Serifos today is a quiet island, very dry in summer, with one or two beaches. There are no must-see "Perseus" sites, but you can find the ancient Xora, & many other Bronze Age remains. Read all about it in "Serifos, The Unknown Isle", by Joannis G. Varlas, a terrific book, tho' hard to find except on the island. The waterfront at Livadi is as I told it: the white-painted tamarisks are there, and the Yacht Club. Other things I time-shifted, but did not make up: It's true that Serifos is "rotten" with the black metal, which is iron: it's not clear when exploitation began. It's true that Serifos was one of the first states ever to experiment with democracy, but it was in the 7th Century BCE, after "Papa Dicty's" time. The "Town Meeting" style of discussion was inspired by the Melian dialogue in Thucydides, also after Papa Dicty's time.


Thera, "Fira", or "Santorini", the original Atlantis*, was wrecked by a volcanic eruption around 1650 BCE, the biggest physical cataclysm in human history. The date is uncertain, carbon dating and archaeology don't agree: the record of what happened afterwards is blurred. Certainly, the disaster dealt the astonishing civilisation we call "Minoan" a blow from which it never recovered. Maybe it changed the water tables of the Aegean, so that peace and plenty could never return. Certainly there were child-sacrifices, in Knossos on Crete, in the aftermath. Probably the Mycaeneans took over, a generation or so later, and there was a renaissance for a while. At Akrotiri, on the southern cape of what remains of Fira, people had time to get out of the way (you can see the wrecking balls, left behind by the crews who were clearing up after a major tremor, about twenty years before). It's here that Marinatos's excavations of crushed high-rises uncovered the originals of the wall-paintings in Papa Dicty's taverna.
*Plato knew nothing about Minoan civilisation, there had been a Dark Ages in between. He put his city-island in the Atlantic because he got the story from the Eygptians, and they placed it "Far, far to the West". Of Eygpt, that is.


Myths are like folksongs, like treasured memories: they gather fantasy elements, they get mixed up with bigger pictures. Maybe there really was a Bronze Age Perseus, persecuted by his grandfather, brought up by a Cycladean fosterfather; who outwitted a tyrant, married a Phonecian princess called Andromeda (whose Greek name means thinker, or ruler of men), and eventually returned to the Mainland with her and his mother, to found Homer's "well built Mycenae, rich in gold". And from Mycenae, the baton was handed on to Athens, where Plato wrote about Atlantis.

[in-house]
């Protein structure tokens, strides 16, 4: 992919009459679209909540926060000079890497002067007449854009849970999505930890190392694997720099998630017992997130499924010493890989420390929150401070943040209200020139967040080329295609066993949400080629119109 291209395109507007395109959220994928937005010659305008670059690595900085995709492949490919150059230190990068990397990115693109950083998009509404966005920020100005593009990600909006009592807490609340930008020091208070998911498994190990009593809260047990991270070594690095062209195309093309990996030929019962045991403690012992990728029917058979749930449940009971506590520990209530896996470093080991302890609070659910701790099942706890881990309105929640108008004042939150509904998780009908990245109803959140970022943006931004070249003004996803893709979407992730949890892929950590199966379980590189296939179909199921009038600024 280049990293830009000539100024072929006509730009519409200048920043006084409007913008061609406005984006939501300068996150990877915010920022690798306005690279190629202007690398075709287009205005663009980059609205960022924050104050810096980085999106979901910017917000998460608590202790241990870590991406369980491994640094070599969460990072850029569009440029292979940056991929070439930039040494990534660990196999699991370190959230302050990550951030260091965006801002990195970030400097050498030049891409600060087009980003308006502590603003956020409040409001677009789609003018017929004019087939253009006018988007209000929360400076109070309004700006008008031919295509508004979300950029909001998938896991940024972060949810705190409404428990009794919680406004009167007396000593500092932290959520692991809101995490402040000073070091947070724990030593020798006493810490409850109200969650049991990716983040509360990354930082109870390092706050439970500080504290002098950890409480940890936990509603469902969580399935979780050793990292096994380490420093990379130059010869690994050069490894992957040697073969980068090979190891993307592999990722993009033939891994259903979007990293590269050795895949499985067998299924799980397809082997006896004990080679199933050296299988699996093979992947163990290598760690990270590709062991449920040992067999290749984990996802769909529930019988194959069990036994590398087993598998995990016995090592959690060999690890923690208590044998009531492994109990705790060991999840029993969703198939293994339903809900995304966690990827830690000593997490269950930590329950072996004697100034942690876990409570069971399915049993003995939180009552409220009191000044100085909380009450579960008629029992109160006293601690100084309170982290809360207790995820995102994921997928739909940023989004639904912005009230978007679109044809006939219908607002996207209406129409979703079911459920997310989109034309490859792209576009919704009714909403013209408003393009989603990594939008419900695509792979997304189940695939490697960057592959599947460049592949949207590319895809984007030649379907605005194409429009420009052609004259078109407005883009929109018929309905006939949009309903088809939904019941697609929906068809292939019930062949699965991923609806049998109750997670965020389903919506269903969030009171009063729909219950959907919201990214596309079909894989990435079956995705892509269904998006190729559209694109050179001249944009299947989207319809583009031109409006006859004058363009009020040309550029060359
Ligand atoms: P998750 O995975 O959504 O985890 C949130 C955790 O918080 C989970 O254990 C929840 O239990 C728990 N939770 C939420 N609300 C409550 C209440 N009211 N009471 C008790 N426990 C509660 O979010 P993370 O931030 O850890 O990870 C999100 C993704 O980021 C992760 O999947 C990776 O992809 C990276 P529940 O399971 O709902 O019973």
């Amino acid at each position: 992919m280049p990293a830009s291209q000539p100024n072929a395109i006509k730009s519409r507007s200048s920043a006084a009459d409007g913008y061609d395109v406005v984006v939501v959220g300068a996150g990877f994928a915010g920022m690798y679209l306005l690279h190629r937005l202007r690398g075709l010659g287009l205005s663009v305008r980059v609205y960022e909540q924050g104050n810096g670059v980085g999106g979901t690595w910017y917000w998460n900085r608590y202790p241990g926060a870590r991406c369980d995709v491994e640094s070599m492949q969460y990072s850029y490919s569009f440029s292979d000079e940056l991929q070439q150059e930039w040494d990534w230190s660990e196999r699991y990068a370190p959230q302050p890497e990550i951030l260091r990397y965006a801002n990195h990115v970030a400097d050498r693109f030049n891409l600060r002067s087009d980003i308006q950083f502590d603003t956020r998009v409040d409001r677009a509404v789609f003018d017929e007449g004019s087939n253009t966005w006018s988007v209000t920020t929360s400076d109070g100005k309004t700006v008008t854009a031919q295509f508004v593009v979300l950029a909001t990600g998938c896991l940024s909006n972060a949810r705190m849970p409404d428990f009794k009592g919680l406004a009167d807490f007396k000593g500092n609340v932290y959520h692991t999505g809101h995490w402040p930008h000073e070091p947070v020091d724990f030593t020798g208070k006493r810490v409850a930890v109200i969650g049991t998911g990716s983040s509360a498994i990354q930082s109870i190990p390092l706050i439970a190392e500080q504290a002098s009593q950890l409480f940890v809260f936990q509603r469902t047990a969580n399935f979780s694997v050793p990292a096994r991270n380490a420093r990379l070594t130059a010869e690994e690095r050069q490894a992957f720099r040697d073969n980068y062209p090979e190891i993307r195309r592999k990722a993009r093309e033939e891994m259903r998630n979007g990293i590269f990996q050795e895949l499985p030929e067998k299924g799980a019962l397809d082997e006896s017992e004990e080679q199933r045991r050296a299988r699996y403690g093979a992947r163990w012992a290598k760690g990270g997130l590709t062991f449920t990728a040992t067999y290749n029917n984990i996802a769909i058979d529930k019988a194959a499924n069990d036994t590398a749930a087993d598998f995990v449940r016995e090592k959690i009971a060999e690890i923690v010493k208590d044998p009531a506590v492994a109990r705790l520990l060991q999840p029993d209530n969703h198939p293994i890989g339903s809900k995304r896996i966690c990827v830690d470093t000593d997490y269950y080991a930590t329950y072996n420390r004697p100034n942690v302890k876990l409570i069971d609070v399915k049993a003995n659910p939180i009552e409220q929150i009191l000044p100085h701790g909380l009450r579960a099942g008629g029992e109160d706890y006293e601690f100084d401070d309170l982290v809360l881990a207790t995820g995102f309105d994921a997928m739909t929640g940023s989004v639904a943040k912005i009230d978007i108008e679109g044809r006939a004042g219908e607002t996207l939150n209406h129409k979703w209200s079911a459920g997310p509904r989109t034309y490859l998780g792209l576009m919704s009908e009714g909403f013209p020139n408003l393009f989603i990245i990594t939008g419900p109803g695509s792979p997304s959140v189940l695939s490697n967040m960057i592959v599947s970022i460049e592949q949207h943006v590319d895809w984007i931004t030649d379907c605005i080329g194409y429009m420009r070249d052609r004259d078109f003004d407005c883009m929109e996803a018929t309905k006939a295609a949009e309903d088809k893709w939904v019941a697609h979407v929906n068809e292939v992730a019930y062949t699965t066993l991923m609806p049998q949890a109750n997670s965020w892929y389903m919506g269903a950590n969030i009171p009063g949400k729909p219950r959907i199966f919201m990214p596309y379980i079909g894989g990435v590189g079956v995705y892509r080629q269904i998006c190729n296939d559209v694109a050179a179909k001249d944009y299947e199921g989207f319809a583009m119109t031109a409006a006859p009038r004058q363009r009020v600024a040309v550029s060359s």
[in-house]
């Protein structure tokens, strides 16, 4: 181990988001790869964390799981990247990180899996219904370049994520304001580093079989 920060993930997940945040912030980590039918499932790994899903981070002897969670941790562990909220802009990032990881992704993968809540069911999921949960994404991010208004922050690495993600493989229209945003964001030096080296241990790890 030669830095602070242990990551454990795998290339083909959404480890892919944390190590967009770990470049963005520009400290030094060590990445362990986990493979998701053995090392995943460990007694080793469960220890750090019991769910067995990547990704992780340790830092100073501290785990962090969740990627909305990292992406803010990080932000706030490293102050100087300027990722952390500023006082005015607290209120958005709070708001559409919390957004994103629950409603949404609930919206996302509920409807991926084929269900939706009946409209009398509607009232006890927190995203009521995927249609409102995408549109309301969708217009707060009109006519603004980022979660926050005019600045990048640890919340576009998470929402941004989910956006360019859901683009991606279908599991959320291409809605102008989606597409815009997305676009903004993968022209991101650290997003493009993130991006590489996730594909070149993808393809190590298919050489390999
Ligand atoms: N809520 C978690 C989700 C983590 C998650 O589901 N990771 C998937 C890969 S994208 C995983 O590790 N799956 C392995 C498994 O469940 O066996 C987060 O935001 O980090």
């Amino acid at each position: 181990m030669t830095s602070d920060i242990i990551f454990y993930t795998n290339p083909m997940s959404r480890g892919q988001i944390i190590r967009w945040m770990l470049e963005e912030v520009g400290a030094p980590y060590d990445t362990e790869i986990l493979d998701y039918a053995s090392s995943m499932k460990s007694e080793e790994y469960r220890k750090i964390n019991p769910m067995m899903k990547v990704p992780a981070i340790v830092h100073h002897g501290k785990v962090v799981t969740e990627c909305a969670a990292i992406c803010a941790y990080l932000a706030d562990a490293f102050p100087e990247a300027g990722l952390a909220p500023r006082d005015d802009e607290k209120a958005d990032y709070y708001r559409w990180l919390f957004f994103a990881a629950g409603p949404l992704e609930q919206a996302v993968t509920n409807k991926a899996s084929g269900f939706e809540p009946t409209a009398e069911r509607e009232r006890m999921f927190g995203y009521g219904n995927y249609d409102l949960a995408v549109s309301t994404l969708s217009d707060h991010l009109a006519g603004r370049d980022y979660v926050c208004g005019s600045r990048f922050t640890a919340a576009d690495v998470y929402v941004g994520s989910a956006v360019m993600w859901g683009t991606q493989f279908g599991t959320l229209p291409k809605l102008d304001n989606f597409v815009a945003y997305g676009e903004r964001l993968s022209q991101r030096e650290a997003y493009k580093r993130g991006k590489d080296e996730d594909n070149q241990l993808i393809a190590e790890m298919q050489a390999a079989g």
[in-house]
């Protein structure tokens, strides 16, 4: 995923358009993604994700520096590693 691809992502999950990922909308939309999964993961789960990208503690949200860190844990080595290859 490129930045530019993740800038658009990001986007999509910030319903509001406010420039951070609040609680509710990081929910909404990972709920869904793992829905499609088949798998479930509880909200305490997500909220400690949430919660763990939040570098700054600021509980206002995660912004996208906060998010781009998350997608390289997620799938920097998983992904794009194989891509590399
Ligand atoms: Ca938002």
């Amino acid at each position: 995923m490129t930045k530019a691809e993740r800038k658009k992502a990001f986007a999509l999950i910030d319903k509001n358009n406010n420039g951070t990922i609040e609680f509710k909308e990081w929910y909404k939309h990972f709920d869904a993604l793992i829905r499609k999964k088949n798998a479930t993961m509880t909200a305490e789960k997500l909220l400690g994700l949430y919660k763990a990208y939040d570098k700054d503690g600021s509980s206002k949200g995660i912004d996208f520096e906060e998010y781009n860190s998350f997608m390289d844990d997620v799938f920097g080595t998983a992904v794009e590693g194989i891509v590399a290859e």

Or maybe not. All I know for sure is that the constellations associated with this story take up a sizeable chunk of the night sky over the Med., and constellations were vital in ancient times. That's got to mean something. There are many internet sites (not to mention more ancient forms of data storage) featuring the story: here's a couple of my favourites.

In Athens Museum you can see the treasures from the Mycenae "princess" graves. They were buried covered in gold: this gave me the idea for Andromeda's sacrificial dress.


The first summer I spent bumming around the Aegean, looking for adventure, I was nineteen. I've been back several times since, same mission, never found the Golden Fleece yet, but had a lot of fun looking. When I decided to write the Perseus story it dawned on me that this rite of passage tradition, which now involves cocktails and beach raves, rather than slaughtering monsters, is thousands of years old. That's how Jason and the Argonauts came to make their special guest appearence. What do you mean, it doesn't make sense? Have another umbrella drink & lets' all go raid Lemnos


Reading between the lines, it's quite likely that Athini's Gorgon Shield came first, and the hero tale about Medusa getting her head chopped off was a later "rationalisation" for the female monster being associated with the Goddess of Wisdom. The Medusa story as a myth of consciousness just seems an obvious way to go: snakehead, human brain, the terror of being self-aware. (Freud thought it was all about castration. Ah, well. Different strokes.)


The Minoans used two main scripts, one of which (Linear B) has turned out to be a form of Greek; the other (Linear A) is still a mystery. So is the Phaistos disk, stamped with 45 hieroglyphic characters, found in the palace at Knossos in 1908. Alphabetic writing, came from Phoenicia, and before that from Canaan, first traced 1800 BCE, it reached the Aegean about the time of Snakehead. It doesn't quite fit, but you could imagine that what Andromeda invented was Linear A, the lost Missing Link between Phoenecian scripts, the Aegean evolutionary line, and ours...

The island of Skyros still has a small population of Skyrian wild horses, possibly the same breed as depicted on the Parthenon: very small, very strong. (Recalibrate: see Homeric warriors riding on Shetland Ponies) There may have been horses on Serifos once. Olive trees have been cultivated in the Mediterranean Basin for about 6,000 years. Venice conquered the Greek Islands in the thirteenth century CE, which explains all the pasta.
I made up the opotatos, and the Peruvian connection: although there are web-thusiasts who believe the Argo sailed to South America.
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